Wednesday, January 7, 2009

USFA: 114 On-duty firefighter fatalities in 2008

Firefighter Close Calls has summarized forwarded the preliminary U.S. Fire Administration data about firefighter line of duty deaths in 2008. It is sobering to read that an average of 21 firefighters have died each year on wildland fires over the last 10 years. Here is the information from Firefighter Close Calls the USFA:
The USFA reports there were 114 on-duty Firefighter fatalities in the United States as a result of incidents that occurred in 2008. During this period, there were Firefighters lost from 34 states and one from the Virgin Islands. Each of the following states suffered more than 5 on-duty losses:
  • North Carolina (11) LODD's
  • Oregon (9) LODD's
  • Pennsylvania (9) LODD's
  • California ( 8) LODD's
  • New York (7) LODD's
  • Illinois (6) LODD's
  • Missouri (6) LODD's
  • Ohio (6) LODD's
"The tragic losses of on-duty Firefighters in 2008 are a reminder of the necessary commitment and efforts by all Firefighters to focus on and improve our operational safety," U.S. Fire Administrator Greg Cade said...and further stated... "We understand all too well that many of these losses are preventable"

As the USFA continues to collect and evaluate information regarding the 2008 on-duty firefighter deaths, here are some of the early known facts:

Preliminary estimates indicate that heart attacks and strokes were responsible for the deaths of 50 firefighters (43.8%) in 2008. This shows a decrease from 54 of the 118 (45.7%) firefighters in 2007.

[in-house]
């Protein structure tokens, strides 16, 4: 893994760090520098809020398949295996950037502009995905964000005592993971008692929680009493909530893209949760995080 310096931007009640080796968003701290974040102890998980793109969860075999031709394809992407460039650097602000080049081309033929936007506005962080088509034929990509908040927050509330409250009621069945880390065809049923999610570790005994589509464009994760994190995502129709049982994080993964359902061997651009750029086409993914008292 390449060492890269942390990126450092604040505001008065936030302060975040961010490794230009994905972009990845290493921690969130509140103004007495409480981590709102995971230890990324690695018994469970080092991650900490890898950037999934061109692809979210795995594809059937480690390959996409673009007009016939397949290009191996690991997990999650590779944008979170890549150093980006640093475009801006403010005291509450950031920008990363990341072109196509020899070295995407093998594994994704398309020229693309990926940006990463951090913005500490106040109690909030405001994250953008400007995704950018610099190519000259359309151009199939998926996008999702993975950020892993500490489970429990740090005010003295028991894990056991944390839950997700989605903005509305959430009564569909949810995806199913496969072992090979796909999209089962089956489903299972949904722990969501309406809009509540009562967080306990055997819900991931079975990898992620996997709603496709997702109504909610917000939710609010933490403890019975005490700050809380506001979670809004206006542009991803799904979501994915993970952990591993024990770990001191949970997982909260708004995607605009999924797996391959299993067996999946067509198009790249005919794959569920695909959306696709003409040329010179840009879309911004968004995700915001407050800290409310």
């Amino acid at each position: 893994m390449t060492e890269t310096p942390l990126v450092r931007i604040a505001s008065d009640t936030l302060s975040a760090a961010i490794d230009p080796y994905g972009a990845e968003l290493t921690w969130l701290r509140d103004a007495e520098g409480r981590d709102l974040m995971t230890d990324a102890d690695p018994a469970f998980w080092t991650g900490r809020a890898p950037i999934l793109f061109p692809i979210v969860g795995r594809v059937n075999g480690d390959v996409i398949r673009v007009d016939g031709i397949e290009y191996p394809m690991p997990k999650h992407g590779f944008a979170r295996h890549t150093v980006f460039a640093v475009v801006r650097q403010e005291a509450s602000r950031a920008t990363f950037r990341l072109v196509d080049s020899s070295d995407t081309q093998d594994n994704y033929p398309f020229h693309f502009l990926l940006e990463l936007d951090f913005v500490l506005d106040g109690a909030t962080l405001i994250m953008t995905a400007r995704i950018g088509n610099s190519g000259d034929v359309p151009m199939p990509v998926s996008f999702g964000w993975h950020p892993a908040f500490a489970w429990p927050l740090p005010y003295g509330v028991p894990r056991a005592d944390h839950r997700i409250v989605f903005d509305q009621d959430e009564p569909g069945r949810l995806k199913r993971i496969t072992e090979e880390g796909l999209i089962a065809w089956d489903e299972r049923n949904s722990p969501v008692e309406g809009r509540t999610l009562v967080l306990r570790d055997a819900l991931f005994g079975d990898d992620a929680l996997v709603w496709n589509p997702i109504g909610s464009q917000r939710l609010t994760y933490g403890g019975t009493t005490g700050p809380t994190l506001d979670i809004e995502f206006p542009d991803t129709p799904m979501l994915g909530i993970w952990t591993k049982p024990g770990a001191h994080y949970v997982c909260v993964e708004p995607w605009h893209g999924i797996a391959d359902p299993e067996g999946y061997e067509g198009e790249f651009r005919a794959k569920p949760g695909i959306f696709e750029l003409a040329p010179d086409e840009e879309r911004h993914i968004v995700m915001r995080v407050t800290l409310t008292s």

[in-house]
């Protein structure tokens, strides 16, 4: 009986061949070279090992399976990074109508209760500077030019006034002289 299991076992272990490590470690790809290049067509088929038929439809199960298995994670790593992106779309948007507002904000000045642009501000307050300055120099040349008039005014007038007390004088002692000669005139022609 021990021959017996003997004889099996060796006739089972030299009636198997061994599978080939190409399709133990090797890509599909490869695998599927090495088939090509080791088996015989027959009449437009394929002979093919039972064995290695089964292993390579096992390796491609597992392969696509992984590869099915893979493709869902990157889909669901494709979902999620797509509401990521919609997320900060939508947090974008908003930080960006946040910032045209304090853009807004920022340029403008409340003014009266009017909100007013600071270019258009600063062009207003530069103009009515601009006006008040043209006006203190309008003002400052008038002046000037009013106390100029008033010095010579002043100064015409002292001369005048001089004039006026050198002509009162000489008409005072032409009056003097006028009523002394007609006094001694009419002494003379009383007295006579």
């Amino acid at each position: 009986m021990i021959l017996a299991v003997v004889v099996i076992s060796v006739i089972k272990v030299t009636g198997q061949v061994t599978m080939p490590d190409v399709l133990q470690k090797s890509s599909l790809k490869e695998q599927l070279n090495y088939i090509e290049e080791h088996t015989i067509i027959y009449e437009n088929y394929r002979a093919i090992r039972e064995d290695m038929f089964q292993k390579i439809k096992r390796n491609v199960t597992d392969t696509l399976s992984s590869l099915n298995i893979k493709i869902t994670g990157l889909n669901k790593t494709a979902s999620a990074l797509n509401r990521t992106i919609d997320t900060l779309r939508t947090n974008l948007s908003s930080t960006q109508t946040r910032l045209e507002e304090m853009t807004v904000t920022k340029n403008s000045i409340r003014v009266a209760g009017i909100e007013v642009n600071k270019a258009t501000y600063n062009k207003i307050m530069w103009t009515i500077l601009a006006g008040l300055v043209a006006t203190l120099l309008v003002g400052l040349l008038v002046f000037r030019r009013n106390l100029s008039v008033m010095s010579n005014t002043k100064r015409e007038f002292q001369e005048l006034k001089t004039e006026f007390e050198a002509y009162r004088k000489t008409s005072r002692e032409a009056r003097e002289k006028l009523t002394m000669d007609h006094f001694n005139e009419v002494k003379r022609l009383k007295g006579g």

In 2008, 26 on-duty firefighters died in association with wildland fires. This loss is more than double the 11 wildland firefighter fatalities in 2007. The 2008 toll is also above the annual average of 21 wildland fire-associated fatalities over the past 10 years, 1999-2008.

For 2008, 64.9% of all firefighter fatalities occurred while performing emergency duties.
  • Twenty-nine firefighters died in 2008 as the result of vehicle crashes.
  • Fourteen of these deaths involved aircraft crashes.
  • Fifteen firefighters died in motor vehicle crashes. Six firefighters were killed in crashes involving their personal vehicles and three died in water tender (tanker) crashes. These two vehicle types have historically been most often involved in crashes that take the lives of firefighters. Speed and a lack of seat belt use historically contribute to these incidents.
More details here and also at http://www.usfa.dhs.gov/fireservice/fatalities/

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